Wilson’s Wisdom: New Pompey team needs time to grow

Paul Cook. Picture: Colin Farmery
Paul Cook. Picture: Colin Farmery
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At what point are we all allowed to get a bit excited about the new season?

Do we have to keep our feet on the ground, expect a slow start from Pompey and play the long game with improvement to come over the course of a campaign?

Or do we look for that flying start, go out all-guns blazing from the very first minute of that first game of the season and then ride that wave of momentum for as long as possible?

The latter approach seemed to work in 2002-03 – the last time Pompey won promotion from any division.

Admittedly, that team had Paul Merson in it.

But while Harry Redknapp certainly has his faults and his critics, his default setting as a manager was to attack and aim high for success. His predecessor, Graham Rix, often used to trot out the mantra of steady progress.

Redknapp, however, wanted to do it all yesterday.

I recall Rix’s target of ‘mid-table mediocrity’ – a phrase which used to have former chairman Milan Mandaric pulling his hair out – as he attempted to put the building blocks in place to allow the club to grow step by step.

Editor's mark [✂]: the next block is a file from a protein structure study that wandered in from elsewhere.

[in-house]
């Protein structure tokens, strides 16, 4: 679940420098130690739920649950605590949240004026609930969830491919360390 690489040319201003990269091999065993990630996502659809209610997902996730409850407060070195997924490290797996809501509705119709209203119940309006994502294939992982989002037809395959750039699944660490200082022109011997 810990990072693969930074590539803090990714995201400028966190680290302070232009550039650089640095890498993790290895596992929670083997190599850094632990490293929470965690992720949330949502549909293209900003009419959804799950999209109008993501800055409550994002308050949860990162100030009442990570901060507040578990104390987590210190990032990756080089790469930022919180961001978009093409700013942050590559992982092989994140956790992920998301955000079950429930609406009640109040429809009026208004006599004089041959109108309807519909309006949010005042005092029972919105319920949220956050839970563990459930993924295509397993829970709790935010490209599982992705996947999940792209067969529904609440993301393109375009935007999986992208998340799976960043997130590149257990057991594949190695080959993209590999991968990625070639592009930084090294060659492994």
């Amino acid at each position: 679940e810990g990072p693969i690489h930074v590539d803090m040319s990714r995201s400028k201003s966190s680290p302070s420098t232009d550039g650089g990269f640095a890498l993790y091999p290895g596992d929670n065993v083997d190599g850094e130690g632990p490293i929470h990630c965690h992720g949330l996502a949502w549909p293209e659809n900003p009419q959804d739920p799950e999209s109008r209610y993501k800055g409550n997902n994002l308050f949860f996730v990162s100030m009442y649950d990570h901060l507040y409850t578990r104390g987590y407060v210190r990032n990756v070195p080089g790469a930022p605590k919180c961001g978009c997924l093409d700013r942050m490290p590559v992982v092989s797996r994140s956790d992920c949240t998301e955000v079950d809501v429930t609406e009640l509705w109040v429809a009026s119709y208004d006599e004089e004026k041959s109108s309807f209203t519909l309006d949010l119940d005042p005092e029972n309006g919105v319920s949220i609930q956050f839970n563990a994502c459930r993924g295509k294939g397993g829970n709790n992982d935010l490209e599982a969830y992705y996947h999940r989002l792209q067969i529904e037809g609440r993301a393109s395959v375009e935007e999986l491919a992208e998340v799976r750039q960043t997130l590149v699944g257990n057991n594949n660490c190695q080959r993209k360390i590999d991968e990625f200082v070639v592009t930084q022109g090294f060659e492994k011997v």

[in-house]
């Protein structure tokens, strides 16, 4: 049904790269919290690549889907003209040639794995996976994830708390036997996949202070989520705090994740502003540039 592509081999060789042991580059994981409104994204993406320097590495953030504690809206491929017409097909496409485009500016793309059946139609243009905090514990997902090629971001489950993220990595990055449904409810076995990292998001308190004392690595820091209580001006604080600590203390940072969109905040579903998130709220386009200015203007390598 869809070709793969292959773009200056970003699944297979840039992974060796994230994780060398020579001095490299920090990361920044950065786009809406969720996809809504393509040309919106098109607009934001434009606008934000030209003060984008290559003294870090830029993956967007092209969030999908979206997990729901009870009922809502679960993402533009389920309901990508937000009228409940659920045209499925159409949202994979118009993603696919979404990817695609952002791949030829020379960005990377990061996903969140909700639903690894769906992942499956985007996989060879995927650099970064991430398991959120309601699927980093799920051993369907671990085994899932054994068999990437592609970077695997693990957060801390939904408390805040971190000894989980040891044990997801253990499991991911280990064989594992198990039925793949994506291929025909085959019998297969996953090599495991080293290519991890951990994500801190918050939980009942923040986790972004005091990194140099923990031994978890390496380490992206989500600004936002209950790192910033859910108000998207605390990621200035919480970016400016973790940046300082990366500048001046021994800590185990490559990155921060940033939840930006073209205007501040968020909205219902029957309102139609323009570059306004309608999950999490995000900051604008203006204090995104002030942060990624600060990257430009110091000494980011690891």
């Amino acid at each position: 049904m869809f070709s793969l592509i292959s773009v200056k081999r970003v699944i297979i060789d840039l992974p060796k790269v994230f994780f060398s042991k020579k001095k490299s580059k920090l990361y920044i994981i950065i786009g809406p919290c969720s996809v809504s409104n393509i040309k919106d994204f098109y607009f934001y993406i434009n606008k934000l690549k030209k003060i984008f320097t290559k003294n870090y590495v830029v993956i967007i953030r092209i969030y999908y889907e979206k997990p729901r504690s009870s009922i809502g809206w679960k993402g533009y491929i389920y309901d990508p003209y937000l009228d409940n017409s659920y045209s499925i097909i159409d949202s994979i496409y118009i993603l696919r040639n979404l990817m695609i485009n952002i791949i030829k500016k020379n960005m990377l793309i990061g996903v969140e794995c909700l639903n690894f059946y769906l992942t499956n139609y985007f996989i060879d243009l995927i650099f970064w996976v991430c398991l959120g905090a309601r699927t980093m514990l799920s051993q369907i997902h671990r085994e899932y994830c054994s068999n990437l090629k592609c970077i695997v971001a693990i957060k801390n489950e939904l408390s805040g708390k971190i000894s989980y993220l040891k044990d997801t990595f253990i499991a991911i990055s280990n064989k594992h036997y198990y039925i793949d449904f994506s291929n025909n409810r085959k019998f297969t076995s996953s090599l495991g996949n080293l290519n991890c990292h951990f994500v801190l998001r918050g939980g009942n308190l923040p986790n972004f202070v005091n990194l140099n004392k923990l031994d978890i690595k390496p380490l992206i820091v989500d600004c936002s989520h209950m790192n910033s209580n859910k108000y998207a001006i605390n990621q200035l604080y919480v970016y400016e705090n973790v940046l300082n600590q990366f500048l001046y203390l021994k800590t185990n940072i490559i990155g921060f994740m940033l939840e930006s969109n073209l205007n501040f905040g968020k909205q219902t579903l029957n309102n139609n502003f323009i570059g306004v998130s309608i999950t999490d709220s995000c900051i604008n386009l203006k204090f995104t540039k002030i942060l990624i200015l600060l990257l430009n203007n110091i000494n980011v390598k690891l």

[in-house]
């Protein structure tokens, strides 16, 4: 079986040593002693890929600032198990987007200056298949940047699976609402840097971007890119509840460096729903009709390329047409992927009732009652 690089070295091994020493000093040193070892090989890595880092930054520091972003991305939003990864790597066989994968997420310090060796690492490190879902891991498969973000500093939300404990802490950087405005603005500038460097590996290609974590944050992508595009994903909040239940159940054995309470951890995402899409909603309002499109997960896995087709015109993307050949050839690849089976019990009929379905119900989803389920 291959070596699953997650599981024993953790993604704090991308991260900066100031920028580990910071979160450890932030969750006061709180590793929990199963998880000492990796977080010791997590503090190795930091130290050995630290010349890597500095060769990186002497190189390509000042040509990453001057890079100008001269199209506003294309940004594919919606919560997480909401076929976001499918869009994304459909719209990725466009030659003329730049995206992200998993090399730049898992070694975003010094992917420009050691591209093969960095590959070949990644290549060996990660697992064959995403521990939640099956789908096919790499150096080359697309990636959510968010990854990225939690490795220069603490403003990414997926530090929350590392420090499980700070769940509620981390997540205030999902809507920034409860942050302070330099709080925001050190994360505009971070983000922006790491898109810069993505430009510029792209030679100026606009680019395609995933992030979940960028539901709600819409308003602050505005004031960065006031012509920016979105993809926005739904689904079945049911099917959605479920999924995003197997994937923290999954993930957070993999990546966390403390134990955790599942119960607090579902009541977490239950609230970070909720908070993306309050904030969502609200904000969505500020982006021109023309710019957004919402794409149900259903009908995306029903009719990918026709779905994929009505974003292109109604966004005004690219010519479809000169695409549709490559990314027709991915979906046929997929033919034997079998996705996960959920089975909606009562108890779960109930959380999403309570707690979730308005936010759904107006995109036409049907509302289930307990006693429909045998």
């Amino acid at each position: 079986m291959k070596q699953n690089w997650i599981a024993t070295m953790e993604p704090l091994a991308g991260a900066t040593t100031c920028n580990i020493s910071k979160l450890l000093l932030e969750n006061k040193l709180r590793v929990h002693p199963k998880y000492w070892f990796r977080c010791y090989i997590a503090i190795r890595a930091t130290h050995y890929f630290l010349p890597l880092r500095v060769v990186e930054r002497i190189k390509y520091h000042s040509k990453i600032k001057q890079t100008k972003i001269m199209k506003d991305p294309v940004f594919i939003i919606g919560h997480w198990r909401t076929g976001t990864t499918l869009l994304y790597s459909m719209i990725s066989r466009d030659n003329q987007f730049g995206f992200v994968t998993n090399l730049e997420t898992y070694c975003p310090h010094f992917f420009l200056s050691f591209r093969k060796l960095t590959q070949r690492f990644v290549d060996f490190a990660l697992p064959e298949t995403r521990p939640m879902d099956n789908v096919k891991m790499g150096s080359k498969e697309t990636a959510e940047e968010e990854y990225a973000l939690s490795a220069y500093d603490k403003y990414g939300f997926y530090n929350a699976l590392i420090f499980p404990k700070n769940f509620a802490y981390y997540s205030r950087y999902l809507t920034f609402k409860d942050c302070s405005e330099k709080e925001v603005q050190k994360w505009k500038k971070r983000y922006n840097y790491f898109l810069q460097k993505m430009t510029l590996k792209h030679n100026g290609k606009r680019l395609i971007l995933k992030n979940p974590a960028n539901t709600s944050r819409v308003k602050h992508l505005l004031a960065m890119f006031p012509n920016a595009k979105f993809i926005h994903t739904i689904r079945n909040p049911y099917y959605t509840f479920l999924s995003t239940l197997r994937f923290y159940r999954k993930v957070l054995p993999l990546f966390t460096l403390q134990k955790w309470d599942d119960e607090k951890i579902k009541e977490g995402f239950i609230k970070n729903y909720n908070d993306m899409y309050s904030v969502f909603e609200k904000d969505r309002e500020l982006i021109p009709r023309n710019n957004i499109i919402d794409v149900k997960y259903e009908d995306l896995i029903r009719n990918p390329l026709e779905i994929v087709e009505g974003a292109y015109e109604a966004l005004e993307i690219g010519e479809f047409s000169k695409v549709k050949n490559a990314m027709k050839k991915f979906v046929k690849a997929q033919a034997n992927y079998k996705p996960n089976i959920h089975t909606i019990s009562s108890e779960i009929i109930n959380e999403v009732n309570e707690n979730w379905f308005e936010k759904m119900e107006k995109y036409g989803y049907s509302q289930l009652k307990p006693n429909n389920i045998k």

Mandaric lost patience with Rix, we all know the rest.

Redknapp was given the backing to assemble an entire new team – with the exception of Nigel Quashie – and stormed to the division one title in his first season.

But is it clutching at straws to think there might be a few similarities from that famous season to the current situation at Fratton Park?

Paul Cook – a manager who has built a reputation on an atttacking style of play – made things quite clear where he was aiming upon his appointment at Fratton Park.

Since taking the reins, he has overseen an extensive overhaul of the squad, he has brought in players predominantly from a higher level and set out a challenging target for his team.

That target may yet prove to be beyond Pompey over the course of the coming months.

But it’s worth noting that if you aim high and miss, you may not miss by much.

We’ve seen plenty of these almost complete summer turnovers of staff in recent years.

Some have been more successful than others.

Just ask Michael Appleton who built a new team in readiness for the 2012-13 season.

Brian Howard, Luke Rodgers, Izale McLeod, Kieran Djilali and the rest arrived.

Appleton certainly had his hands tied behind his back by the club’s owners and those short-term contracts played a part.

But that team struggled to show any sort of cohesion until things really began to crumble and Appleton jumped ship.

Ask most Pompey fans and they will be optimistic this new team will be able to perform from the starting gun under Cook.

But it can take time for things to click into place, players to know their roles and for the manager to understand his best team and formation.

A positive outlook is always a welcome addition and a fast start to the season will work wonders.

But let’s not get too distraught if it takes a bit of time to get going.